December 10, 1934.
Appeal from the District Court of the United States for the Southern District of New York.
Action by Navigazione Generale Italiana against Philip Elting, Collector of Customs of the Port of New York, to recover fines paid which were imposed by the Secretary of Labor for violation of the Immigration Act 1924, § 26 (8 USCA § 145). From an adverse judgment, defendant appeals.
Martin Conboy, U.S. Atty., of New York City (George B. Schoonmaker, Asst. U.S. Atty., of New York City, of counsel), for appellant.
Kirlin, Campbell, Hickox, Keating McGrann and Gaspare M. Cusumano, all of New York City (Delbert M. Tibbetts, of New York City, of counsel), for appellee.
Before MANTON, L. HAND, and SWAN, Circuit Judges.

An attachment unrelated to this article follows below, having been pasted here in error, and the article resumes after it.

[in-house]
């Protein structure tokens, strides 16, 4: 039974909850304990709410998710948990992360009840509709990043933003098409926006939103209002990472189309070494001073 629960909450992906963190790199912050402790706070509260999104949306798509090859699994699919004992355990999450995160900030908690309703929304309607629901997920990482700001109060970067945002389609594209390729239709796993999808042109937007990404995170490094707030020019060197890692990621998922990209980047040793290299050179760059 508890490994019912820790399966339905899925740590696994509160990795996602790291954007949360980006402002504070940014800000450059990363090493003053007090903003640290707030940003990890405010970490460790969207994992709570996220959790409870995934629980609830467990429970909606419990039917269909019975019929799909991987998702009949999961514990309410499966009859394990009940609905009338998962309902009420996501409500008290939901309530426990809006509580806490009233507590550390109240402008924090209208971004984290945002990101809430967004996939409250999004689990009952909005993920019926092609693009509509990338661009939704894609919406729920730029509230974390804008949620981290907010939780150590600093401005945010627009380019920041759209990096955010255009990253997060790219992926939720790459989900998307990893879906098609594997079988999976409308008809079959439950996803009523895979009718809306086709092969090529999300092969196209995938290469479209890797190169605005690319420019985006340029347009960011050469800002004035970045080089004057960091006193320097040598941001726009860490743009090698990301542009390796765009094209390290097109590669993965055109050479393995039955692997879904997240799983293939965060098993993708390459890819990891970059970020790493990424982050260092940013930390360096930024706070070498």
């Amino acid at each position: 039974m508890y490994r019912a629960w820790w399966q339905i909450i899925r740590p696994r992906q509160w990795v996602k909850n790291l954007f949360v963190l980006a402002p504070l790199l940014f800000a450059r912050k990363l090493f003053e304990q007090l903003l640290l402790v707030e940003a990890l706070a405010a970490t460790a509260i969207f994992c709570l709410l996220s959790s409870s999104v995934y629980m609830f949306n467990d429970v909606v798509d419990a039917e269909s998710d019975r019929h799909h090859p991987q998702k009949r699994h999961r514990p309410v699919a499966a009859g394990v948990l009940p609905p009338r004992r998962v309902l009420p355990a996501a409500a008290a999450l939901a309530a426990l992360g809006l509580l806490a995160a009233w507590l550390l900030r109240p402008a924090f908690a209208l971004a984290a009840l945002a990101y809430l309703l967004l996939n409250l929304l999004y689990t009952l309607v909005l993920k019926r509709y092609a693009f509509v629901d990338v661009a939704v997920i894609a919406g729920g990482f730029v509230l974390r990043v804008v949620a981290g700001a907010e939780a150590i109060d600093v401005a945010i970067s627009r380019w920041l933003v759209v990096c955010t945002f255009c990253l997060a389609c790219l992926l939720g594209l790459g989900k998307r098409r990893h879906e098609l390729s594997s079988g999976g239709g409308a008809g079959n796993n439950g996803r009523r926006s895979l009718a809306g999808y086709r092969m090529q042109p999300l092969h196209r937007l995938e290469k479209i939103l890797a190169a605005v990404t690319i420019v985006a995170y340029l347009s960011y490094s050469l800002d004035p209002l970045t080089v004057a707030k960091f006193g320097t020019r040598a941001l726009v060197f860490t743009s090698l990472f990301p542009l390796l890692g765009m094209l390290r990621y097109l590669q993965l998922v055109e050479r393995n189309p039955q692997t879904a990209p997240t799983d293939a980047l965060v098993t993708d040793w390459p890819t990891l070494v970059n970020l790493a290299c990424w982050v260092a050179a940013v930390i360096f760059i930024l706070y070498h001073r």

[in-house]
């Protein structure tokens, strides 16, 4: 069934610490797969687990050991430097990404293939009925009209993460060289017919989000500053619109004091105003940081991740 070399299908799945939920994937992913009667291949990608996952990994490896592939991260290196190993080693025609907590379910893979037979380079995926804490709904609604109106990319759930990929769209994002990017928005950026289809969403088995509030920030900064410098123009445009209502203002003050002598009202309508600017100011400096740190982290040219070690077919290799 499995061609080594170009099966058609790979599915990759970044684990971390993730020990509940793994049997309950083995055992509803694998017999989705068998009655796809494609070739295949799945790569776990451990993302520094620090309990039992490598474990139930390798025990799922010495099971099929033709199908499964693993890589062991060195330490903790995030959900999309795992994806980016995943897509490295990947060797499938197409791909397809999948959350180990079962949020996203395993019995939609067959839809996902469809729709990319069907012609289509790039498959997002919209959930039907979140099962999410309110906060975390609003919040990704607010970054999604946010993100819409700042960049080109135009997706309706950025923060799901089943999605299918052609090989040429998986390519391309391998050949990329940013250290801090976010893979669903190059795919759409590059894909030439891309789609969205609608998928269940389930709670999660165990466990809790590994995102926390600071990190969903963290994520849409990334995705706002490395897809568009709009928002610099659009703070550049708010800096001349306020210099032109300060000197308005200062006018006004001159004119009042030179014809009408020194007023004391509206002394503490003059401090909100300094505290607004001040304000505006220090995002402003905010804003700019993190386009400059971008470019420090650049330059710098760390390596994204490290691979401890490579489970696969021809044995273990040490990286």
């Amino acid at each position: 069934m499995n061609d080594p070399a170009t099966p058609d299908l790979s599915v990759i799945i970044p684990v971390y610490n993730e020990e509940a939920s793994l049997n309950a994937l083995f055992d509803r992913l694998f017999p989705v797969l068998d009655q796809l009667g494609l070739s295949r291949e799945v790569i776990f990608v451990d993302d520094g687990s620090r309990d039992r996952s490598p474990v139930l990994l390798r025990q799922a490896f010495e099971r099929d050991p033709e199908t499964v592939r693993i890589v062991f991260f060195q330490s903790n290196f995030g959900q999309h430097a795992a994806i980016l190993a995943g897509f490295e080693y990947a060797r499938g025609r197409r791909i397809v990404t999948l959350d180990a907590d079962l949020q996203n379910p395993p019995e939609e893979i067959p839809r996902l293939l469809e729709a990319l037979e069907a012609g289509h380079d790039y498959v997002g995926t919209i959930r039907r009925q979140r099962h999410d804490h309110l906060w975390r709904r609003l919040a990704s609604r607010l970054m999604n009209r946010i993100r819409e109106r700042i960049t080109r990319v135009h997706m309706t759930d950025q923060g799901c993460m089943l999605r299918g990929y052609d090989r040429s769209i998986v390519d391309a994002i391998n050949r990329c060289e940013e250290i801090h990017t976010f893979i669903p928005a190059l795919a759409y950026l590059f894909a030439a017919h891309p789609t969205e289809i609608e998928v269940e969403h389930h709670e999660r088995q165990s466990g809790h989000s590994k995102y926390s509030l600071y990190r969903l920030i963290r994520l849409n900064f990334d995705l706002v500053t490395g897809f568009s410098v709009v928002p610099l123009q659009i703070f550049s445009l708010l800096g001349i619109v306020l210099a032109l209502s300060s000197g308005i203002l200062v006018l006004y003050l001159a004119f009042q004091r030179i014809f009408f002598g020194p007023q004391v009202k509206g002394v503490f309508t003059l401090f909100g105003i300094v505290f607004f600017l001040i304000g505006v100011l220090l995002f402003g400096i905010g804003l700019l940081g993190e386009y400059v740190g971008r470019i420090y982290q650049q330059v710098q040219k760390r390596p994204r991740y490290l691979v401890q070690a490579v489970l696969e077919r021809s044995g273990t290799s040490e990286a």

Appellee sued to recover fines imposed and paid for violations of the Immigration Act 1924, § 26 (8 USCA § 145), in the transportation of three aliens from Italy to the United States on its steamship; the aliens having been excluded because they were afflicted with loathsome and dangerous contagious diseases which were not easily curable. They were excluded and a fine of $1,000 imposed for the transportation of each alien. But pursuant to section 22 of the 1917 Act (8 U.S.C. § 159 [8 USCA § 159]) two were admitted by the Commissioner because they were children of citizens of the United States and the third was admitted under the seventh proviso of section 3 of the 1917 act (8 U.S.C. § 136 (p), 8 USCA § 136(p) as an alien returning to an unrelinquished domicile in the United States. The Secretary of Labor admitted them, having found them to be easily curable. The Secretary had authority to act under these circumstances. He did not act unlawfully in such admissions. Under the circumstances, the fine could not be imposed. See Lamport Holt v. Elting (C.C.A.) 74 F.2d 238, and Consulich Societa v. Elting (C.C.A.) 74 F.2d 240, both decided this day.